Stratified Epithelial Tissue: Definition, Structure, Types

Epithelial tissue is made up of the layers of cells found on the outside of advanced organisms and internally, lining organs. If there is a path from the organ or from internal body cavities to the outside, epithelial cells line the path. These cells act as a barrier to infection and control what goes into the body and what comes out.

The type of epithelium depends on the number of cell layers. For some areas, a single layer of cells or a simple epithelium is enough to offer adequate protection. In other regions, such as in the case of skin cells, many layers are required because the environment is challenging.

There, the epithelium is made up of stratified epithelial tissue. In the case of skin cells, the outermost layers are made up of dead cells offering additional protection against damage to the organism.

Epithelial Tissue Is One of Four Types of Body Tissue

The four types of body tissue are muscle, epithelial, connective and nerve tissue. Muscle tissue includes such organs as the heart while nerve tissue is found in the spinal cord and brain. Connective tissue holds organs in place but also takes on special functions in tendons and ligaments.

Epithelial tissue lines the organs, body cavities and the outside of the organism. It is often specialized depending on the organ with which it is associated.

For example, epithelial tissue lines the veins, arteries and capillaries. These cells are quite different from the epithelial skin cells that cover the outside of the organism. Both have different characteristics from the epithelial cells that line the small intestine, those that make up kidney ducts, and those that form part of the respiratory system.

Epithelial cells can form a simple epithelium in a single layer of cells, or they can make up a stratified epithelium that has several layers. Depending on the function of the organ or cavity, the epithelial cells in different locations often have special absorption or excretion functions.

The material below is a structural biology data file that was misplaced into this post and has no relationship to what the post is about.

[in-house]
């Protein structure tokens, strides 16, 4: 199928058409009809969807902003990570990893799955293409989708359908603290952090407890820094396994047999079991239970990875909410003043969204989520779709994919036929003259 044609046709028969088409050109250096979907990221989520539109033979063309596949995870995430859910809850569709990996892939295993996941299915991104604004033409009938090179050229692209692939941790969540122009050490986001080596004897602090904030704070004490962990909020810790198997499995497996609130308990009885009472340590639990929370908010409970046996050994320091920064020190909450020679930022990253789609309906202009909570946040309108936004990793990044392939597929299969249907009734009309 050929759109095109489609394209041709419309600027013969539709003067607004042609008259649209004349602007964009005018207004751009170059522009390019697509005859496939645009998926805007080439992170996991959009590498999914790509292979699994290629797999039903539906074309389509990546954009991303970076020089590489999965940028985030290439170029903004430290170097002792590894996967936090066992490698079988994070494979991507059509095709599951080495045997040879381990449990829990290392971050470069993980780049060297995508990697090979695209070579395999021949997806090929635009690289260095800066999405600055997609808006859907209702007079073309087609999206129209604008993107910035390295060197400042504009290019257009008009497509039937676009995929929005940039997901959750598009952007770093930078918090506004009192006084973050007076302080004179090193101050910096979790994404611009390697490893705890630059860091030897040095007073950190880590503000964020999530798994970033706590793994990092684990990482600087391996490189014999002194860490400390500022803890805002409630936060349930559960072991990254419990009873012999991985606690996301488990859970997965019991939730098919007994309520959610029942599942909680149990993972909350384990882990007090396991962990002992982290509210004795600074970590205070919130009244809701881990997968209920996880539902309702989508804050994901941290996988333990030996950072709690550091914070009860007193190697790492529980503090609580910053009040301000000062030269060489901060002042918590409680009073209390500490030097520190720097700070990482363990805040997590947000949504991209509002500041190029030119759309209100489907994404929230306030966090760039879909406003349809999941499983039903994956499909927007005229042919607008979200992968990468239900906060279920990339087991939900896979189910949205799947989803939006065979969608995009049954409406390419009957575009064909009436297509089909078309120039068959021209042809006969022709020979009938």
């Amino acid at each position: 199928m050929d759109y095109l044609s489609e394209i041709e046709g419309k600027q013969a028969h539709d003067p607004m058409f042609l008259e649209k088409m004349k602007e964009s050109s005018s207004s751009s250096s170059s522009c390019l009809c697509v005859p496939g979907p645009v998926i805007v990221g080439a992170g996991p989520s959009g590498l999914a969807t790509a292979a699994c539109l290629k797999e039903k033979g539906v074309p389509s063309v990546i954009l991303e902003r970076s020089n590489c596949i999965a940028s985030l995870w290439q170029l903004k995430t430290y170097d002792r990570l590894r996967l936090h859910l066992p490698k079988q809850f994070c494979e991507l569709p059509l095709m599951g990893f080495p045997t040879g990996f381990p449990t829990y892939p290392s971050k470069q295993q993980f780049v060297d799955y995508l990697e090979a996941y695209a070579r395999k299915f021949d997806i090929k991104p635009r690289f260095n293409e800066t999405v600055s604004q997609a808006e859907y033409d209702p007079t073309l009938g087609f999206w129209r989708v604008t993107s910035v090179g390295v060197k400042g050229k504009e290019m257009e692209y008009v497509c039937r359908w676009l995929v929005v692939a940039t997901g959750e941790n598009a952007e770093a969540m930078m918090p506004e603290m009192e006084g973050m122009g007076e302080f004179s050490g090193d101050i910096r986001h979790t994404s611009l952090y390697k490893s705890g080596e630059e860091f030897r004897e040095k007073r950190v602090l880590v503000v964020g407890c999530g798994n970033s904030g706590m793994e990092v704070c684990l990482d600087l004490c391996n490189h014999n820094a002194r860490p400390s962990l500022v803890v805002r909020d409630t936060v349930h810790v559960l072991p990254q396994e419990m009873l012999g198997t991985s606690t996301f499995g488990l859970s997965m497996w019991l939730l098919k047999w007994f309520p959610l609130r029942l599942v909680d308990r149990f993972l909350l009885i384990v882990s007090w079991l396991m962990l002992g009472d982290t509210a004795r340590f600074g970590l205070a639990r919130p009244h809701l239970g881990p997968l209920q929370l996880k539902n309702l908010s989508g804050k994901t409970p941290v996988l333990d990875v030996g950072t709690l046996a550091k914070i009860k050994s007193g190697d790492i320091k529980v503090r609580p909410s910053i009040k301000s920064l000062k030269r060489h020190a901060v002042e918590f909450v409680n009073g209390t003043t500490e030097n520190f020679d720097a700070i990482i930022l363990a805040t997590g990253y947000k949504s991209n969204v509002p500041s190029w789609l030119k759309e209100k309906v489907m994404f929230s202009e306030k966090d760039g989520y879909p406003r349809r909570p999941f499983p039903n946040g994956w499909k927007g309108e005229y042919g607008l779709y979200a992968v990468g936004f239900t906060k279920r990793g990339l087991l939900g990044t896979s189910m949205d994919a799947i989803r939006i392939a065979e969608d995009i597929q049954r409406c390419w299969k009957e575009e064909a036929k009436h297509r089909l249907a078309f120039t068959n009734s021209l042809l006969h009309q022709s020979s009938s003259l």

For example, lung cells absorb oxygen, while kidney cells excrete urine through epithelial cells. Despite such different characteristics, epithelial tissues all have a number of similarities.

Stratified Epithelial Tissues Have Common Features

Although epithelial tissues are varied in specialized function and purpose, they have several common characteristics as a result of their shared role in protecting the interior of their organism from the outside environment.

  • Cells are closely bound. Stratified epithelial cells form closed layers of tightly packed cells that are attached to their neighbors. Epithelial tissues have no intercellular material present.
  • Epithelial tissues don't contain blood vessels. They are facing the outside environment, and if damaged, they may lose some cellular liquids, but they don't bleed.
  • Cells are polarized, having an outside and an inside face. The outside or apical surface faces away from the interior of the organism. The inside or basal surface faces toward the interior.
  • The tissues have no nerve cells. Epithelial tissues are barriers and don't sense conditions such as heat, cold or pain. The barriers transmit the relevant conditions to the underlying tissues that have the corresponding nerve cells.
  • Epithelial cells are anchored to the underlying tissues. The basal surface of the lowest layer of cells is firmly connected to the basement membrane underneath the epithelial tissues.

These shared characteristics allow the epithelial cells to form a continuous layer around the interior of their organism and protect it from physical, chemical and biological attack or damage. An external attack will always encounter one or several layers of epithelial cells, no matter where it tries to access the organism's interior.

Even if the external attack passes through one of the many organism orifices, the internal cavities are still lined with epithelial cells.

A Stratified Epithelium Can Be Made up of Four Types of Cells